How Personal Habits Relate to Alzheimer’s


How Personal Habits Relate to Alzheimer’s

Alzheimer’s Triggers

When a loved one has Alzheimer disease, it’s hard to watch their condition spiral downward. It’s normal to wish that they behaved like their old selves again.

Certain things can accelerate the progression of Alzheimer’s or act as Alzheimer’s triggers, and some things can slow it down. These factors are related to an individual’s personal habits. If the person is in a home for those with Alzheimer disease, you won’t have control over the habits that the staff has established in them. If your loved one is still at home though, you do have total control.

Personal habits acting as Alzheimer’s triggers that could affect your loved one fall into the following areas:

  • diet
  • sleep routine
  • daily activities, including exercise
  • the beverages you drink

Let’s get a little more specific:

  1. Eating oxidized fats.
    Any processed foods that have had oils heated at high temperatures contain oxidized fats. Oxidized fats will destroy your body’s antioxidants by releasing very high levels of free radicals into your system. Some examples of these foods are potato chips, corn chips and desserts or snacks that contain these oils.How many oxidized fats is your loved one eating? Saturated fats like butter and coconut are safe because they do not oxidize. It’s only fats like as corn oil, soybean oil, peanut oil, canola oil, vegetable oil and seed oils will oxidize. They oxidize as a result of the chemical structure of the fat.Once oxidized fats are in the body and they will accelerate any type of degenerative disease, including Alzheimer disease.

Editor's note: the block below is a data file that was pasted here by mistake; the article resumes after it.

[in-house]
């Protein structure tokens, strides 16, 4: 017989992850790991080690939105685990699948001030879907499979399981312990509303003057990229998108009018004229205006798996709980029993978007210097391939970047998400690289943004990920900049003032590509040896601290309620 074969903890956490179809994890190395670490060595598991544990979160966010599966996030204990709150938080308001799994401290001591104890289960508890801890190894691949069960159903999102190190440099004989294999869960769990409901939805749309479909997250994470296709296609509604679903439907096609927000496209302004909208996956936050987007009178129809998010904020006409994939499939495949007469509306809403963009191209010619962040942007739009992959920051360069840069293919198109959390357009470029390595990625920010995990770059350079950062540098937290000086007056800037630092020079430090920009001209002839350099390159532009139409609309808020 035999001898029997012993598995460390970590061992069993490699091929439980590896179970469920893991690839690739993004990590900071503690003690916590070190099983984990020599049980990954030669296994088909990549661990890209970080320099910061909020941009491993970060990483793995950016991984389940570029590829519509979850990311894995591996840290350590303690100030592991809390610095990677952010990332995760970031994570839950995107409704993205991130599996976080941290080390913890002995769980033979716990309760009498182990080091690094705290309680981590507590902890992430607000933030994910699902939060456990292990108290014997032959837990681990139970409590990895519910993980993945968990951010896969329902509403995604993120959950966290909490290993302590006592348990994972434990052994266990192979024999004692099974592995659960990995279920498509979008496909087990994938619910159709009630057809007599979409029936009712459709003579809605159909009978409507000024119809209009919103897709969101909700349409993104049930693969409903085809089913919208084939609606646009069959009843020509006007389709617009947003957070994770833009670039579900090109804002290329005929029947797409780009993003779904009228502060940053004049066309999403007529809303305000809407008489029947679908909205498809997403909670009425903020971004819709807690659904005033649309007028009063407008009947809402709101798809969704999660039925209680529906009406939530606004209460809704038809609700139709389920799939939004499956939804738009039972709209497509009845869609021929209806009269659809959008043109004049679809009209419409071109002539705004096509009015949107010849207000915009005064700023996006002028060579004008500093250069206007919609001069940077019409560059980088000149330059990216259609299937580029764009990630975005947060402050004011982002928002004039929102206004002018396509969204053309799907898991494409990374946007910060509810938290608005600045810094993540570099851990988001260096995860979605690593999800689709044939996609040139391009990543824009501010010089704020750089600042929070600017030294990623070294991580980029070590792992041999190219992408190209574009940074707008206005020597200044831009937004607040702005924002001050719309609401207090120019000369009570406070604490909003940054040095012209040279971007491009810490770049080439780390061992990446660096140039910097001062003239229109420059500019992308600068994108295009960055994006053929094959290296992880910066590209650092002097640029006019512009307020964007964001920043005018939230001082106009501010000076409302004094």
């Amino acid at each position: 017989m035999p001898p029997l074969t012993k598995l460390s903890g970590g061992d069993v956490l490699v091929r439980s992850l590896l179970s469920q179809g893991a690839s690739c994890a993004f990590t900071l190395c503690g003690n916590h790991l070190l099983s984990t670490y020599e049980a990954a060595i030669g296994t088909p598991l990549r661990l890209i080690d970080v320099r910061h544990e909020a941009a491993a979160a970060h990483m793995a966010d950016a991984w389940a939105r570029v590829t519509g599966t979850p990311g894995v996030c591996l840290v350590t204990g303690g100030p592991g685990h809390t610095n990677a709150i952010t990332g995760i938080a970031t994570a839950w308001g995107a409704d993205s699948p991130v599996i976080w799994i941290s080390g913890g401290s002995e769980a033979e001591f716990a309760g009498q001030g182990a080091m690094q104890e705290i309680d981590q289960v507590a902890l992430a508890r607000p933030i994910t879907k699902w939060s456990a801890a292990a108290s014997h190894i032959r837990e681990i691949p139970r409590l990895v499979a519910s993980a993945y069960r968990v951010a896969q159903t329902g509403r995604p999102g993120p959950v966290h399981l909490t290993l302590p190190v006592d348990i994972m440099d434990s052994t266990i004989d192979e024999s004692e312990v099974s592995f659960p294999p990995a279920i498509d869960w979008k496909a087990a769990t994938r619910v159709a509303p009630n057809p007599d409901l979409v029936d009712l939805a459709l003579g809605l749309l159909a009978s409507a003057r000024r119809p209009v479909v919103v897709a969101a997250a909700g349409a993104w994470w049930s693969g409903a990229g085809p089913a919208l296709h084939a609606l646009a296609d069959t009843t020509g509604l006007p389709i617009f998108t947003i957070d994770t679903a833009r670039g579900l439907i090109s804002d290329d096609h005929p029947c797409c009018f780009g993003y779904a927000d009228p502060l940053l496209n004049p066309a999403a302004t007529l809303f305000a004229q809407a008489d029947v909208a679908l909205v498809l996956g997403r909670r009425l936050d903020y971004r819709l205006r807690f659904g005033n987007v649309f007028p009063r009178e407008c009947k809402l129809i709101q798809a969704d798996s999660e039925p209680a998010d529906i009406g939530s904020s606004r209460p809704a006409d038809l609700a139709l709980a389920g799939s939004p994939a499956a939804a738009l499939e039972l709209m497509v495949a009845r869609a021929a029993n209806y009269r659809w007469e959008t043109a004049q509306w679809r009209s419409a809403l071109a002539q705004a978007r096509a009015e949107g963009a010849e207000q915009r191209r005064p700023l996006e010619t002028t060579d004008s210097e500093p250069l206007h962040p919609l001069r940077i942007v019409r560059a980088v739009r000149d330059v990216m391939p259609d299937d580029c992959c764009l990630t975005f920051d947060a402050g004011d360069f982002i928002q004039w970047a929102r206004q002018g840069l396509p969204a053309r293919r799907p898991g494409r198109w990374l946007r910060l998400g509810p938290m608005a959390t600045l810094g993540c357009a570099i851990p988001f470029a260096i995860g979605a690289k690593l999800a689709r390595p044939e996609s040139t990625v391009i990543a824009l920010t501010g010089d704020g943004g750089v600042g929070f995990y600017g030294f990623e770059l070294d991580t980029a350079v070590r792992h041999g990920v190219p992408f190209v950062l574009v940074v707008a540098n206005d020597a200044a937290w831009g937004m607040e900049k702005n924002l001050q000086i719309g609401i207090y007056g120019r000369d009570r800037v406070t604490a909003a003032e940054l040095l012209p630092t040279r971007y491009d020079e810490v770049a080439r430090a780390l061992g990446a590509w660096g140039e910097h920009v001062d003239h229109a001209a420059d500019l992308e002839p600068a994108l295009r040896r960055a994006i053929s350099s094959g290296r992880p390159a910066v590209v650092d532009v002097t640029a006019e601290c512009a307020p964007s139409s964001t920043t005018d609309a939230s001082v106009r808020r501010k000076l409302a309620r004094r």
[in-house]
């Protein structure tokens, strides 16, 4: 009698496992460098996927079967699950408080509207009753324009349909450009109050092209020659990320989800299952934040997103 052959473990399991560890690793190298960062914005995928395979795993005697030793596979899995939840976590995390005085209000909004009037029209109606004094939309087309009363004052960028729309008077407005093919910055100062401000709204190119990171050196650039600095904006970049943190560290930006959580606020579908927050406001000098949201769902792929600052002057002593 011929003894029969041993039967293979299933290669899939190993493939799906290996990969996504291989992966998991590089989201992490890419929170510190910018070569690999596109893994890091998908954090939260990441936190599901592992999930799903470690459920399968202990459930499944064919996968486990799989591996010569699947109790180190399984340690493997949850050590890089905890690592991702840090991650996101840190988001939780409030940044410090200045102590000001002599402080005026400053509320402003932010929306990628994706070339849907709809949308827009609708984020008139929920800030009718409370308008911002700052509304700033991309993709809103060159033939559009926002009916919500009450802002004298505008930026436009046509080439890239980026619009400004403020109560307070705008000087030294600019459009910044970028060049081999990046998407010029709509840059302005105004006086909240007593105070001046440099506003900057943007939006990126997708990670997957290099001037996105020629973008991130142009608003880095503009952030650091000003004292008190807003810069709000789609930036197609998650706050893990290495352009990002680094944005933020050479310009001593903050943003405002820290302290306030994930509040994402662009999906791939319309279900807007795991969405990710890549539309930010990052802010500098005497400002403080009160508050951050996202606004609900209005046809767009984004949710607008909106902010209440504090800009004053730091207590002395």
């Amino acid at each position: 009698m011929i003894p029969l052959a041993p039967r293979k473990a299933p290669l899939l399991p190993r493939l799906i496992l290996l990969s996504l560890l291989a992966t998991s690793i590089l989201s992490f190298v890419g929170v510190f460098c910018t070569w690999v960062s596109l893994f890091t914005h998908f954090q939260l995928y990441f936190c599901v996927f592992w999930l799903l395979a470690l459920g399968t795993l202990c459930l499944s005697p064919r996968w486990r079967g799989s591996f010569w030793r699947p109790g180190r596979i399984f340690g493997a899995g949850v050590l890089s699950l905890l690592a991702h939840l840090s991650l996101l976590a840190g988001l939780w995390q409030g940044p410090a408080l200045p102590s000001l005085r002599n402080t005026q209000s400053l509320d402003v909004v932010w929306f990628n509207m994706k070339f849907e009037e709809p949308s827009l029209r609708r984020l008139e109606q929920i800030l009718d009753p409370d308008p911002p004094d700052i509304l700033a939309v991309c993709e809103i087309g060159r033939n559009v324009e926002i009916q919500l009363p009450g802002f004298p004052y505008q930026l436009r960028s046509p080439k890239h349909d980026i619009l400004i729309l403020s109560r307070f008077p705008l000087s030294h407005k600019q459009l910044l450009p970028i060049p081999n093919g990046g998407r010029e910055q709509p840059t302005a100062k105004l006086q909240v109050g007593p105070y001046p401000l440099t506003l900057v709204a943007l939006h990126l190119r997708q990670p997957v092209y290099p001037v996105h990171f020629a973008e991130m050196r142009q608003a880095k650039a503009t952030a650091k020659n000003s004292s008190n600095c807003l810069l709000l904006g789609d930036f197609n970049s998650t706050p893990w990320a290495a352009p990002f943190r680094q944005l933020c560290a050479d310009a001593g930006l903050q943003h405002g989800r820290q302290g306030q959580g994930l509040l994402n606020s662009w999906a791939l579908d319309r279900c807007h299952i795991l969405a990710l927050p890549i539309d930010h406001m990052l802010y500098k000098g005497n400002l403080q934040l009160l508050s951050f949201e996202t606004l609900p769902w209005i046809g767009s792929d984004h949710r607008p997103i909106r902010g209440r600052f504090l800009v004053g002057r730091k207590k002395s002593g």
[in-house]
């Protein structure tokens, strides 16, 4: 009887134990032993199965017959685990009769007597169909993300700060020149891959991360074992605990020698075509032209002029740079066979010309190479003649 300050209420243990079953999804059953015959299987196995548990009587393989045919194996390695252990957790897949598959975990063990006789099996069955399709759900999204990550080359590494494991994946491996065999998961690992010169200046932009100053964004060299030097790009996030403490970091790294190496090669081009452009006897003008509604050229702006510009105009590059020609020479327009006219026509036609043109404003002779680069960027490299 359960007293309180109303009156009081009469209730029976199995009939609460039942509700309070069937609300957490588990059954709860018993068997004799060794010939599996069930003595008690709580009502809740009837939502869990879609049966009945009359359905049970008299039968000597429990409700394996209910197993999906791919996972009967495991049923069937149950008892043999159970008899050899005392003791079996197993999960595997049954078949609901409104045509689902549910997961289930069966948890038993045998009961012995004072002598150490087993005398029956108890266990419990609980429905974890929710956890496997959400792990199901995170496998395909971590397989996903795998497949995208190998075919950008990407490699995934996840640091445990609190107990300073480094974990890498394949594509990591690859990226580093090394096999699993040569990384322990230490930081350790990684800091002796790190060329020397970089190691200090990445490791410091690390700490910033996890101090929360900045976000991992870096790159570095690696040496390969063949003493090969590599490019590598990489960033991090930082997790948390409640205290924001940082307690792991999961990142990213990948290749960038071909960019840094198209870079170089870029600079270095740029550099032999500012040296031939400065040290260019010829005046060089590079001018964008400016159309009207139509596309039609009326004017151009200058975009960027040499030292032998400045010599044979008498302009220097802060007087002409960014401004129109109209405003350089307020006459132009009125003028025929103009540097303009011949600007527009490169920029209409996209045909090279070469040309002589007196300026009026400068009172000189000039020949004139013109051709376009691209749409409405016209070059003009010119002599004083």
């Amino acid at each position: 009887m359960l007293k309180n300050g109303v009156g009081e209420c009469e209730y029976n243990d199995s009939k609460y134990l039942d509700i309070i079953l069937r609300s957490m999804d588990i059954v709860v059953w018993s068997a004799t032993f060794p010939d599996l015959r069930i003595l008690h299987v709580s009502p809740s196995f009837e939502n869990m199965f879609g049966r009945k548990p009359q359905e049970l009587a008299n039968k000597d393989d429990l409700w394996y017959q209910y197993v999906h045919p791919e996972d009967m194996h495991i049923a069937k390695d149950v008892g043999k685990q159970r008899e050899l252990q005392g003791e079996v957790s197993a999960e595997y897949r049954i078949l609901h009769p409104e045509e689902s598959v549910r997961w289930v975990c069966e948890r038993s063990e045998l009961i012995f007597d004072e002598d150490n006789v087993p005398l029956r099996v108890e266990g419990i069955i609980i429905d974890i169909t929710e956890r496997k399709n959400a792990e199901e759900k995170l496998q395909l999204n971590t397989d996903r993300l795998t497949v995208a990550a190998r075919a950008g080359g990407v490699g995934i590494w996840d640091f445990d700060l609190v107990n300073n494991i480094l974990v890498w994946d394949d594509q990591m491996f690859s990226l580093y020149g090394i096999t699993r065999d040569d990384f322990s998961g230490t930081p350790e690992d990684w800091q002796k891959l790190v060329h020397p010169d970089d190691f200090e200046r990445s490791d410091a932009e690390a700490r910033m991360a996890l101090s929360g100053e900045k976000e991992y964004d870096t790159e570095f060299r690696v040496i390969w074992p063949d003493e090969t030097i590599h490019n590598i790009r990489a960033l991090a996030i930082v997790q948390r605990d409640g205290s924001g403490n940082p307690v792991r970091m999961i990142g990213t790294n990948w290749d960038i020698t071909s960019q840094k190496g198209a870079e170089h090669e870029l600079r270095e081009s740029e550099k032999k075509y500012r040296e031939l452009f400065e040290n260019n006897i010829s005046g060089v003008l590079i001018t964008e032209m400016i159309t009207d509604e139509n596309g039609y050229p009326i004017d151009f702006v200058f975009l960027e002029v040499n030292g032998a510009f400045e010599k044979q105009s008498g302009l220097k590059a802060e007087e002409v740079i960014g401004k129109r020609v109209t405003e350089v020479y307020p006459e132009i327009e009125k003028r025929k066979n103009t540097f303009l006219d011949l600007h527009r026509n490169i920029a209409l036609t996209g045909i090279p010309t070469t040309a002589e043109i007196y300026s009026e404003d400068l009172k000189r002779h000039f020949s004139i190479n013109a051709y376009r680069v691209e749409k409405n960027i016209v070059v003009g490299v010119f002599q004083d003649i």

1. Eating too much sugar.
    Sugar is just as harmful as oxidized fats to the body. The chemical structure of sugar is one that contains lots of oxygen molecules and the potential to form reactive bonds. This can result in free radicals created from sugar or any food with sugar in it. Free radicals are tied to inflammation and the progressive degeneration of any ongoing diseases.
  2. Eating high Glycemic index foods.
    Just as bad as oxidized fats and high sugar foods are those foods that have a high Glycemic Index. Carbohydrate foods are rated from 0 to 100 on the Glycemic Index, and those with high Glycemic index ratings sit between a score of 70 and 100. Some examples of these high Glycemic index foods are pastries, cakes, confections, grain products, potatoes, and corn. Leaving these foods out of your diet can be challenging, but the effort will pay off in the long run and you’ll feel healthier.When eliminating these foods from the diet of someone with Alzheimer disease, you may opt to substitute these harmful foods for healthier options. This way your loved one will get used to healthy foods and may not notice that the harmful foods are gone.

Start eliminating Alzheimer’s triggers and changing the habits and health of your loved one with Alzheimer disease today.

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Donna SchwontkowskiDonna Schwontkowski

Dr. Donna Schwontkowski is a retired chiropractor with two degrees in nutrition and a Master's in herbology. She is convinced that every illness can be improved significantly through diet and nutritional protocols.

Sep 8, 2014
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